Tony Tiet of the Chicago Gay Hockey Association does a hockey stop in practice… (Lenny Gilmore / RedEye )
As the Blackhawks were finishing up a recent win, some of Chicago's other hockey role models quietly practiced in a Lincolnwood industrial park on a sheet of ice roughly half the size of the one at the United Center.
The familiar whir of skate blades cutting through the ice and the popping of rubber pucks smacking against wooden sticks echoed through the cavernous building as the 65-plus member Chicago Gay Hockey Association orchestrated another practice.
It sounds, well, anything but relaxing. But for Matt Berger, a 35-year-old Lombard resident who started playing hockey only in May, the organized chaos felt like something else: a reprieve.
"The coolest thing for me is because there's so much going on on the ice, all you can think about is hockey," he said. "All the stress from your day, all the other stuff that's going on, you don't have time to think about it. It's incredibly relaxing."
On this night, members of the newly formed instructional squad—introduced within the past few weeks to keep up with demand—congregated to run drills and develop chemistry. Plays were drawn up, instructions barked out, plays—and mistakes—were made.
For a novice such as Berger, it was a welcome chance to hone his craft.
"To be able to play with other people about the same skill level but to also have really good people give you tips, it's hugely helpful," he said. "These guys go out of their way to make sure we're learning the right stuff."
Anthony Alfano, a CGHA board member and former college player at DePaul, said the not-for-profit is as much about effecting change as it is about hockey.
"There's a culture in most sports and hockey as well that most LGBT athletes don't feel comfortable growing up in the locker room and outside of the locker room," the 23-year-old Uptown resident said. "We try to provide that safe space for people to play a sport they love and be themselves as well."
"It's a comfort level because there's that level of acceptance," Berger added. "It gives you the strength to be able to keep going."
The group says there's only one major difference between their locker room and others.
"Our locker room's a little more fun than everyone else," said Brian Hull, a 30-year-old Lakeview resident and league board member.
The CGHA has teams in a number of local city leagues. Teams from the CGHA also will travel beyond the Chicago area three to five times per year for tournaments.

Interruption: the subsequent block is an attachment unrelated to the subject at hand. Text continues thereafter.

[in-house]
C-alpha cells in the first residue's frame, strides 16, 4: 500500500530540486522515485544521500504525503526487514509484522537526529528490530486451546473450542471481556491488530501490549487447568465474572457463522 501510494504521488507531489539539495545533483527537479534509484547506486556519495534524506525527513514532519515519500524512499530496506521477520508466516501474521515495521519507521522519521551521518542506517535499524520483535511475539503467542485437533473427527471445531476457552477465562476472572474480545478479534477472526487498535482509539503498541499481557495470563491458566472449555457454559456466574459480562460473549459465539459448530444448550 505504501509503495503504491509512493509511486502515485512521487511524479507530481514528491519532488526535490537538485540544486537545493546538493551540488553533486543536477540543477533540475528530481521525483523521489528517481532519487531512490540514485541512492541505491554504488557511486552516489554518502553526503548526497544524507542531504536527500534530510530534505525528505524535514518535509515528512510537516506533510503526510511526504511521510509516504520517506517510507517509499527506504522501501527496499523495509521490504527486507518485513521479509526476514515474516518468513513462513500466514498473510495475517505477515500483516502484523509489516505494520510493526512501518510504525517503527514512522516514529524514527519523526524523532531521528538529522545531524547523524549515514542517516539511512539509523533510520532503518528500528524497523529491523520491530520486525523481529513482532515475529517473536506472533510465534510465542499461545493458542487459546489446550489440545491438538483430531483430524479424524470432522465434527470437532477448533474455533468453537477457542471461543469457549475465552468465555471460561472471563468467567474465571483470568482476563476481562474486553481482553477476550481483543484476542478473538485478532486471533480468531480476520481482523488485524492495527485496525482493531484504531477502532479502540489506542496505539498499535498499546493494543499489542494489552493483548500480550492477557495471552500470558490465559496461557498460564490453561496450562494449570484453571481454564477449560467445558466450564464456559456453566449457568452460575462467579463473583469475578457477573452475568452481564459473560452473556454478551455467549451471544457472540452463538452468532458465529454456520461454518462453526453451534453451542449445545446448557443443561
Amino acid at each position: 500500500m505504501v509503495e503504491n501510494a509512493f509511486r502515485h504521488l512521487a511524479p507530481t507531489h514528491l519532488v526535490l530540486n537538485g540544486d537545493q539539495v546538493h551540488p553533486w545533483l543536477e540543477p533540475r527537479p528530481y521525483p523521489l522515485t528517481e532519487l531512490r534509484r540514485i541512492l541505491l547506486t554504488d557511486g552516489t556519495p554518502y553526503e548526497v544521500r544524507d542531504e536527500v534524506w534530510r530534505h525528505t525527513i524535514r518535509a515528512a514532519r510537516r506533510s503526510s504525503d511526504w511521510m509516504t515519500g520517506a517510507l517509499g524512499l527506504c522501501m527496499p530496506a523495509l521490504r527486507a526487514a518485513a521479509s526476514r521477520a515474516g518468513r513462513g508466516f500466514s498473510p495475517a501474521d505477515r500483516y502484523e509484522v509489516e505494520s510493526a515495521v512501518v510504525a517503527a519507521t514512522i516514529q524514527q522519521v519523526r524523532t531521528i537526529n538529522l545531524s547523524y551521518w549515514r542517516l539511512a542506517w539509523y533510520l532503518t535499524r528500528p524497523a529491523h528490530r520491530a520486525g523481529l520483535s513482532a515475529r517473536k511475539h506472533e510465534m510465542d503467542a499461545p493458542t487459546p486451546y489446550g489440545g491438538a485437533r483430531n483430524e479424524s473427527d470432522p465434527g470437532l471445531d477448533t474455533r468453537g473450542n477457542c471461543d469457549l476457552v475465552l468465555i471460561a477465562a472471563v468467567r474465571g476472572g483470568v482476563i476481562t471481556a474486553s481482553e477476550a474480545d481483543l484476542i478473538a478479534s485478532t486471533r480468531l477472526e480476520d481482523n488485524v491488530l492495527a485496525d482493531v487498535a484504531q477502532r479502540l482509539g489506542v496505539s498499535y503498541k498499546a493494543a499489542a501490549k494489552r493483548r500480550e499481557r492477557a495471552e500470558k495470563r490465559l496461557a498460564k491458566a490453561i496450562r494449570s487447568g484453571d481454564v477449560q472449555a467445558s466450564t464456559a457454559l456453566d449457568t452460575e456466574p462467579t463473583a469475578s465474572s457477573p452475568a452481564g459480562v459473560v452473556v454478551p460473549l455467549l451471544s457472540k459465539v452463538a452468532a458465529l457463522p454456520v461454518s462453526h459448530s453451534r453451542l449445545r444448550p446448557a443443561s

The league's expansion plans sound ambitious. The board sees places like New York and Toronto and wonder why there are gay leagues there and not in Chicago, a town that prides itself on welcoming the LGBT community with open arms.
"Chicago is the gay center of the Midwest," Hull said. "It's ridiculous that we're not bigger than we are already."
Part of the problem, said Michael Ko, is hockey is already popular in Chicago.
"You don't have to come to one place," the 39-year-old Bucktown resident said. "If you're an hour away, you're not going to drive to join a team."
The solution, Alfano said, is as simple as the group speaking up.
"We have gone to a lot of organizations in the city and the surrounding suburbs to let them know that our organization does exist," Alfano said.
Ko, one of the CGHA's original members, estimates that about one-fourth of its players are straight.
"I do see us being an entire Chicago LGBT-friendly league, of teams that are playing against each other and anyone can join regardless of your sexual identity," Alfano said. "The mission of our organization is to provide a safe space for people who want to play hockey regardless of your gender identity or sexual orientation."
Matt Lindner is a RedEye special contributor.
GROWING AND GROWING …
The Chicago Gay Hockey Association started 11 years ago with about a dozen members playing on a single team. Now the group has more than 60 players across several teams, with players assigned based on skill level. Members pay a $20 annual fee.
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